More phishing websites are being created than ever before. The scale of the problem was emphasized in the Q3 Quarterly Threat Trends Report from Webroot. In December 2016, Webroot reported there were over 13,000 new phishing websites created on a daily basis – almost 390,000 new phishing webpages every month. By Q3, 2017, that figure had increased to more than 46,000 new phishing webpages a day – around 1,385,000 every month. The report showed that 63% of companies surveyed had suffered a phishing related security incident in the past two years.
Phishing webpages need to be developed on that scale as they are now detected much more rapidly and added to blacklists. Phishing websites now usually remain active for between 4-6 hours, although that short time frame is enough to allow each site to capture many users’ credentials. Many of those websites also carry an SSL certificate, so they appear to users to be safe websites. A website starting with HTTPS is no guarantee that it is not being part of a phishing attack
Report Looks into Phishing Tactics
While phishers normally use their own domains to phish for credentials, a recent report from Duo Security indicated legitimate websites are increasingly being compromised and loaded with phishing kits. The study listed more than 3,200 unique fishing kits spread across 66,000 URLs. These phishing kits are being traded on underground marketplaces and bought by accomplished phishers and wannabe cybercriminals. 16% of those URLs were on HTTPS websites.
Duo Security notes that persistence is put inplace by creating a .htaccess file that blocks the IP addresses of threat intelligence gathering firms to stop detection. The Webroot report also highlighted a rise in the use of benign domains for phishing.
The phishing kits are usually placed into the wp-content, wp-includes, and wp-admin paths of WordPress sites, and the signin, images, js, home, myaccount, and css folders on other sites. Organizations should review file changes in those directories to ensure their sites are not hijacked by phishers. Strong passwords should also be used along with non-standard usernames and rate limiting on login attempts to enhance resilience against brute force attacks.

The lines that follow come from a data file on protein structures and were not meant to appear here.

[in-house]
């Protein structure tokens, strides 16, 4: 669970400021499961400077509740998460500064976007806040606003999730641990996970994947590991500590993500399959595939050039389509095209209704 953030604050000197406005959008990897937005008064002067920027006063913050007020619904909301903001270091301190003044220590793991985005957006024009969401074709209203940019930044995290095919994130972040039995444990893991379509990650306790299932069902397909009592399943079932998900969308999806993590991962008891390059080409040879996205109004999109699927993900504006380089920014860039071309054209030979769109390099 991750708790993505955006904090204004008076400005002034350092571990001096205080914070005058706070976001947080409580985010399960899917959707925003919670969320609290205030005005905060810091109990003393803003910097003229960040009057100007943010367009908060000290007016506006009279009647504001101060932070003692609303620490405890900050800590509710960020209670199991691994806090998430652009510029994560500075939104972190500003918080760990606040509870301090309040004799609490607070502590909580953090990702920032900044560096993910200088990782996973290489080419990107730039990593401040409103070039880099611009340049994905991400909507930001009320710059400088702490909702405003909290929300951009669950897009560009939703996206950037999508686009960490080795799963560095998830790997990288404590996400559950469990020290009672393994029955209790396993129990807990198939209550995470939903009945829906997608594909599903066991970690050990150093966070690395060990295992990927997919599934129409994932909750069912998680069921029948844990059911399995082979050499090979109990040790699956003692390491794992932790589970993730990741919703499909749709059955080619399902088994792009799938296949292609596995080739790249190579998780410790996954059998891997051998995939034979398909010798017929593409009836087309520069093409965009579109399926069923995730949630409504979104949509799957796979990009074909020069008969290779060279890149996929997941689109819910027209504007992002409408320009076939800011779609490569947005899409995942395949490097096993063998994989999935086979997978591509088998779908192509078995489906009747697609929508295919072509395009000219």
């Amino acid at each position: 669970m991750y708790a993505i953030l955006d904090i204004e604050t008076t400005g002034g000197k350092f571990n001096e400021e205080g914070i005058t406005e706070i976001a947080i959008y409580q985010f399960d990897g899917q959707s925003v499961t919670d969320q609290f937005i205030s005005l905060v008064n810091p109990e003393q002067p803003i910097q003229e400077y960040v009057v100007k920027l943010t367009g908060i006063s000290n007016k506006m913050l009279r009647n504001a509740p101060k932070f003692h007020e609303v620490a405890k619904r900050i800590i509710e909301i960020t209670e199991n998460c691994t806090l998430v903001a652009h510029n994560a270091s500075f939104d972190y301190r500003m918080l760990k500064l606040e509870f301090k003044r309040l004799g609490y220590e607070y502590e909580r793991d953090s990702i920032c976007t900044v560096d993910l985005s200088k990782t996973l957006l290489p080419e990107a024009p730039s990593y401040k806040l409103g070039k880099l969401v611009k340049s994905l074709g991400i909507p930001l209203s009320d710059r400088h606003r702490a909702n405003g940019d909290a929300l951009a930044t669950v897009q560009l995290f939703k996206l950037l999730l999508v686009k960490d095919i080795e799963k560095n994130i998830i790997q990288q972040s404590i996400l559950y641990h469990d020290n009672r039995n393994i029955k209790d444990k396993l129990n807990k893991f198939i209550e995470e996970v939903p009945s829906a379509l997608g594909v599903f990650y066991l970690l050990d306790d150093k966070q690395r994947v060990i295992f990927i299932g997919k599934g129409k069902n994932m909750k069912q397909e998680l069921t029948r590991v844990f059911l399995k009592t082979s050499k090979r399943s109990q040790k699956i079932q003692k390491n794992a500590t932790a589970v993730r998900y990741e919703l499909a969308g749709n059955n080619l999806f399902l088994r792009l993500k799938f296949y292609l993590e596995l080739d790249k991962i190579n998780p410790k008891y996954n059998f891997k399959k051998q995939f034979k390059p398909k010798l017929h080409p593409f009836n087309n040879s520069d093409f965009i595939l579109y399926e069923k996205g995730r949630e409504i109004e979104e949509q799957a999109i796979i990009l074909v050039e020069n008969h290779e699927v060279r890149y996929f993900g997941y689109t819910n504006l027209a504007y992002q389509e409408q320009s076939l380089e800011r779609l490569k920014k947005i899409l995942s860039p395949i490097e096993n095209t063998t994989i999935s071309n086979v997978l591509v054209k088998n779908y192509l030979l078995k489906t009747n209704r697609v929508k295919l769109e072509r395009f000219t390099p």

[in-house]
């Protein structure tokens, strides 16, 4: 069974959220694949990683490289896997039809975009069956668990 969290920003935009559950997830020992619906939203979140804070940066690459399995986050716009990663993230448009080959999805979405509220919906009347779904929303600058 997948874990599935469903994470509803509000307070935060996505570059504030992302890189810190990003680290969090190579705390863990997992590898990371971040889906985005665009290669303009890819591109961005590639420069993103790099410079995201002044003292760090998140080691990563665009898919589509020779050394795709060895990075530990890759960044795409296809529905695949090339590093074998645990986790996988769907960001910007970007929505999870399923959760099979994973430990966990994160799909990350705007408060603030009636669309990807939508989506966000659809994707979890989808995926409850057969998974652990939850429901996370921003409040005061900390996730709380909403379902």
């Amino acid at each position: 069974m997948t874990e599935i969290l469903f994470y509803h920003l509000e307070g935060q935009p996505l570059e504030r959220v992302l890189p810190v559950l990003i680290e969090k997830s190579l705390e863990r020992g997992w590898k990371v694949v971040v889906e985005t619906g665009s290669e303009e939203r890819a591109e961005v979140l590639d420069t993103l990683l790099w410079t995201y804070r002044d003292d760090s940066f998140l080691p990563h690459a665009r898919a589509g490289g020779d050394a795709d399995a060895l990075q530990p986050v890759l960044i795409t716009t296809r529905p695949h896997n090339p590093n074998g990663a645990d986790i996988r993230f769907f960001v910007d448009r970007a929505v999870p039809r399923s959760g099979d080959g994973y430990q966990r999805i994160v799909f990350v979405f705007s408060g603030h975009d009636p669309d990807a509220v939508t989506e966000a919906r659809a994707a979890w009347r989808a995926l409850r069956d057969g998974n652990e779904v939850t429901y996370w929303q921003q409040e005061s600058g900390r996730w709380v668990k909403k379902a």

Stopping Phishing Attacks
Sadly, there is no single solution that will allow organizations to stop phishing attacks, although it is possible to reduce risk to an acceptable level. In the healthcare sector, phishing defenses are a requirement of HIPAA and steps must be taken to minimize risk to a reasonable and acceptable level. The failure to address the risk from phishing can result in fines for noncompliance.
Defenses should put in place a combination of technological solutions to prevent the delivery of phishing emails and to cut out access to phishing URLs. Employees must also receive regular training to show them how to identify phishing emails.
As OCR remarked out in its July Cybersecurity newsletter, HIPAA (45 C.F.R. § 164.308(a)(5)(i)) requires groups to provide regular security awareness training to employees to help prevent phishing attacks. OCR said that “An organization’s training program should be an ongoing, evolving process and flexible enough to educate workforce members on new cybersecurity threats and how to respond to them.”
Due to the increased popularity of HTTPS, it is no longer enough for users to check that the site is secure to avoid phishing scams. While a URL beginning with HTTPS does give an indication that the site is secure, it is important that end users do not automatically trust those websites and let their guard down. Just because a website has an SSL certificate it does not mean it can be taken as being genuine. Users should also be told to pay close attention to the domain name to make sure that they are visiting their intended website, and always to exercise caution before deciding to share any login credentials.
Even with security awareness training, staff members cannot be expected to identify all phishing attempts. Phishers are developing increasingly complex phishing emails that are barely distinguishable from genuine emails. Websites are more difficult to identify as malicious, emails are well written and convincing, and corporate branding and logos are often used to trick end users. Technological solutions are therefore necessary to reduce the number of emails that reach inboxes, and to prevent users from visiting malicious links when they do.
Anti spam software is vital for reducing the amount of emails that are shared. Groups should also review using a web filtering solution that can block access to known phishing websites. The most effective real-time URL filtering solutions do not need blacklists and banned IP addresses to block attacks. Blacklists are still useful and can stop phishing attacks, but phishing websites are normally only active for a few hours – Before the sites are seen as malicious and added to blacklists. A variety of additional detection mechanisms are needed to block phishing websites. Due to the rise in phishing sites on secure websites, web filters should be able to decrypt, scan, and re-encrypt web traffic.
Healthcare groups should also sign up to threat intelligence services to receive warnings about sector related attacks.